Over the years, I’ve cherished the teachings of these verses. Jesus walks on water and Peter, a commoner, joins him on the water until his lack of faith causes him to sink. Every time I hear this story, I am drawn to understand better the symbolism of the boat itself and how this story is an example of what happens when God is calling for us to walk in our destiny, but we fail to move closer to him. In my opinion, Peter’s failure didn’t come from his lack of faith once he got on the water, but his lack of faith before he stepped out of the boat. In the boat were the other disciples who I imagined were debating what to do. Should they turn back? Should they cry out? Should they drop the anchor and stop moving? They were afraid. Afraid to go forward, move backward or to leave the boat. They were boat-people struggling to save themselves and convinced the situation before them was too dire to be resolved, even by God.

Peter, engulfed in his own fears and those of the other disciples, had to decide what to do. Peter called out to Jesus in Matthew 14:28, if it’s you, tell me to come to you on the water. Instead of believing that only Jesus would have the power to walk on water, Peter, a loyal disciple, questioned if it was Jesus at all. He was doubtful before he stepped out of the boat.

When I think about my faith to go after my dreams, I realize that I often operate like a boat-person. Rocking from wave to wave during the most turbulent times of my life, I ignore God as He calls to me to take a step out of my comfort zone and away from people who are stuck believing that life has nothing more to offer than their current situation. God has shown me that hidden in each of our DNA is a strain of greatness that we can only tap into with unwavering faith as minuscule as a mustard seed.  We should step out of the boat even if we periodically find ourselves sinking because we must perfect our faith walk before reaching the pinnacle of our Christian experience.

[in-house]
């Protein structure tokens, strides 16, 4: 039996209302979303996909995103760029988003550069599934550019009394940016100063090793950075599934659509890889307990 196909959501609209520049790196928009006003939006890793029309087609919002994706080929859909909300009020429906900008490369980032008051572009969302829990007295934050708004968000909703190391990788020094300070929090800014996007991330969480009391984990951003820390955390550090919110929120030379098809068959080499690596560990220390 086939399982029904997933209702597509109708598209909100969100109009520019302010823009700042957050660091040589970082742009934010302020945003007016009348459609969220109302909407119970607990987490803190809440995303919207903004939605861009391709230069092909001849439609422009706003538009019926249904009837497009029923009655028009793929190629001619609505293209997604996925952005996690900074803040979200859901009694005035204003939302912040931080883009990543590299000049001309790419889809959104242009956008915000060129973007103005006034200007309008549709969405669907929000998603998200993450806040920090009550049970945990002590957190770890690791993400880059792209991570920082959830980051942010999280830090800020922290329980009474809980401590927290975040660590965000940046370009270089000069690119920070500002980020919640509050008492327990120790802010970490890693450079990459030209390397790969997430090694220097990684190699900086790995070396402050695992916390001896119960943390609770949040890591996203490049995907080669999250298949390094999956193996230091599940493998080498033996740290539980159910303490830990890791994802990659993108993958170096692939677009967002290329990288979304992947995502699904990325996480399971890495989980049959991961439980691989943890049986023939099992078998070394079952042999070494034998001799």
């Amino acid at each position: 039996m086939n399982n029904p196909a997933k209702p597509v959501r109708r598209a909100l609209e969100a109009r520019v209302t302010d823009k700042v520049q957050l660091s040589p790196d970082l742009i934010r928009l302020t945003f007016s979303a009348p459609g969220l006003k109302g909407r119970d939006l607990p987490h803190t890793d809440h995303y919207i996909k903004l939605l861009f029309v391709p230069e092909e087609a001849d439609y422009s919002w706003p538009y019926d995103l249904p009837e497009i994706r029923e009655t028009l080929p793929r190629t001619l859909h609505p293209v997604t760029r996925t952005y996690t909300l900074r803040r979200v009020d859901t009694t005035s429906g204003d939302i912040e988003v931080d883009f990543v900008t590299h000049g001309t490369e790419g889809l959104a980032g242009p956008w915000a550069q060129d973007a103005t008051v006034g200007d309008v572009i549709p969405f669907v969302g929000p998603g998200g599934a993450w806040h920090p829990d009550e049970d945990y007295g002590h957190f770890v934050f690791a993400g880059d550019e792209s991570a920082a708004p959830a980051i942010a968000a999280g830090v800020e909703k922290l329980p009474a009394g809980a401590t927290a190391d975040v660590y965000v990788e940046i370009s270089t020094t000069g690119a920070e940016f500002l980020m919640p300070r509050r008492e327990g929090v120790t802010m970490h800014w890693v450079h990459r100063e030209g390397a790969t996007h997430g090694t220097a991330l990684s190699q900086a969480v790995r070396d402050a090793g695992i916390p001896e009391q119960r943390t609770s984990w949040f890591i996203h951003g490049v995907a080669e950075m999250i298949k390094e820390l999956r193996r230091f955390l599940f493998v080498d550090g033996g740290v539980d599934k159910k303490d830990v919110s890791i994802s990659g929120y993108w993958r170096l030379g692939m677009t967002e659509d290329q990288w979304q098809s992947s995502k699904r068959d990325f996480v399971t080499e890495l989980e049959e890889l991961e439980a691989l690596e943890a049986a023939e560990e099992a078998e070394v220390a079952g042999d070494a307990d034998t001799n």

My desire to be a writer is God’s way of calling me to get out of the boat. He is telling me to trust Him and to have faith. To fight against the challenges and limitations before me and to go after my dreams. What I’ve learned over the years is that getting out of the boat is one thing, but getting out of the boat in faith is something altogether different.

Stepping out of the boat means stepping away from boat-people

Whenever I hear a sermon on Matthew 14, I always wonder why God called Peter out of the boat but left the other disciples behind? I liken this story to so many of us who are listening to God with one ear and listening to earthy influences – or boat-people – with the other ear. God tells us to come and to have faith that he will direct our path. Boat-people, often comprised of our friends and family who harbor doubt and fear, are whispering words of defeat that often overshadow God’s voice. The other disciples did not ask to step out of the boat. They were satisfied waiting for Jesus to come to them, to show himself and prove that he was capable of walking on water. Peter chose to meet him on the water, while the other disciples chose to remain in the storm.

Was Peter stepping out of the boat to get away from people who doubted Jesus more than he doubted Jesus? Was the doubt in his mind the results of being around other negative people who lacked vision? Moving towards God is a faith walk we often do alone. The men Peter left behind in the boat could not see or understand the destiny God had for his life. But to reach that destiny, Peter needed the faith and fortitude to step away from the norm.

This story is a reminder that what God has for you is for you. Our destiny was determined before we came into this world. Our responsibility is to decide whether to remain in the boat and doubt God or to take steps to fulfill our purpose. The people sitting in the storm with you are often there because they don’t trust that God can bring them out.

Peter stepped out of the boat doubting Jesus’ power. He did not complete the journey, but he did show Jesus and the other disciples that he was willing to take the necessary steps to reach his destiny.

Sometimes we all find ourselves sinking. But God will not let us drown. In Matthew 14; 31-33 the story concludes:  Immediately Jesus reached out his hand and caught him [Peter]. “You of little faith,” he said, “why did you doubt?” And when they climbed into the boat, the wind died down. Then those who were in the boat worshiped him, saying, “Truly you are the Son of God.”